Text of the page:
Harker’s Student Mock Election boasts 48.9 percent voter turnout


Ella Yee

Jason Yi (10) receives a ballot from Jai Vir Mehta (12) at the Harker Student Mock Election registration desk on Monday. “When voting becomes something that we build into our schedules as a responsibility of being a community member, we’re more likely to turn out to elections,” upper school history and social science teacher Carol Green said.

392 upper school students voted in Harker’s Student Mock Election held in history and social science teacher Carol Green’s room on Monday.

With California Midterms occurring in less than a month on Nov. 8, the mock election serves as a practice round for students who will be eligible to vote and a reminder of civic engagement’s importance for the community.

“When voting becomes something that we build into our schedules as a responsibility of being a community member, we’re more likely to turn out to elections,” Green said. “One of our primary goals in AP Government and Civics is to help students practice so that once they are 18, they feel comfortable and confident in what they’re doing.”

Before entering Green’s room, participants browsed pamphlets for information about the seven propositions that Californians will vote on in the Nov. 8 Midterm Election. Once they were ready to cast their votes, they received their ballots from students manning the registration desk and privately marked decisions for governor, U.S. senator and the propositions.

“I thought the election was really professionally executed in terms of maintaining ballot secrecy and stuff like that,” voter Arjun Moogimane (11) said. “Even though it was a mock election, they still made the effort to divide voting booths and keep ballots separated.”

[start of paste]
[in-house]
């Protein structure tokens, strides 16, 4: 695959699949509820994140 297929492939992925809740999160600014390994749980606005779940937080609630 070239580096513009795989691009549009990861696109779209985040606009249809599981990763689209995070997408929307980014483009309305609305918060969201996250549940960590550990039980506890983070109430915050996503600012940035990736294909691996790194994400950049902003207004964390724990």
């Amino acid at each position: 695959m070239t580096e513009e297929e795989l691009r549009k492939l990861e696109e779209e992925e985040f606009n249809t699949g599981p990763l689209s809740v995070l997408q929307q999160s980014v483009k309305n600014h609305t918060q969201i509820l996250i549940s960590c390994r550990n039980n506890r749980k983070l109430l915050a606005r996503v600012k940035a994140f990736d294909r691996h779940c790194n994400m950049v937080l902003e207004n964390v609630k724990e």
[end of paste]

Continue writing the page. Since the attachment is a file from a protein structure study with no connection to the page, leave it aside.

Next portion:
A special field on the Harker ballots allowed students to also select the Civics class or one of the AP U.S. Government classes as their motivating factor for voting. Representatives from these classes announced the mock election at a school meeting last week and facilitated the voting process on the day of the event. Civics student Valerie Li (10) noted how the class has explored topics relating to voting and elections in recent weeks.

“Because of the upcoming election, we’ve done case studies of different voting systems, such as the Australian ballot system, in [Civics],” Valerie said. “We’ve also looked at issues in the local community.”

Green released Harker’s precinct results on Monday night, revealing that 88.28 percent of voters supported Gavin Newsom for governor and 87 percent supported Alex Padilla for U.S. Senator. Of the seven propositions on the ballot, over 50 percent of students favored Propositions 1, 28, 29, 30 and 31. Proposition 1 would introduce a constitutional right to abortion, while Proposition 28 would guarantee funding for the arts in public schools, and Proposition 29 would demand kidney dialysis clinics to have at least one physician with over six months of experience. Proposition 30 would increase taxes on high earners to support climate change programs, and Proposition 31 would defend the current ban on flavored tobacco products. Lastly, Green’s fifth period AP U.S. Government class emerged as the greatest motivating factor for voter turnout.

Because Harker has connected with the California Secretary of State’s office within the last two election cycles, the votes from Harker’s precinct also contributed to the overall results of the California Student Mock Election. Green noted how the 48.9 percent turnout at Harker surpassed those of 18 to 24 year old voters in the 2018 midterm elections from California and the Silicon Valley, which were 27.5 percent and 36 percent respectively.

“The fact that we have so many Harker students turning out in an election where their votes aren’t going to elect people [makes me think], ‘Just imagine what these students are going to be able to do when they’re adults,’” Green said.

Students who turn 18 by Nov. 8 will be eligible to vote in the 2022 Midterms, while students 16 and older can pre-register to vote online.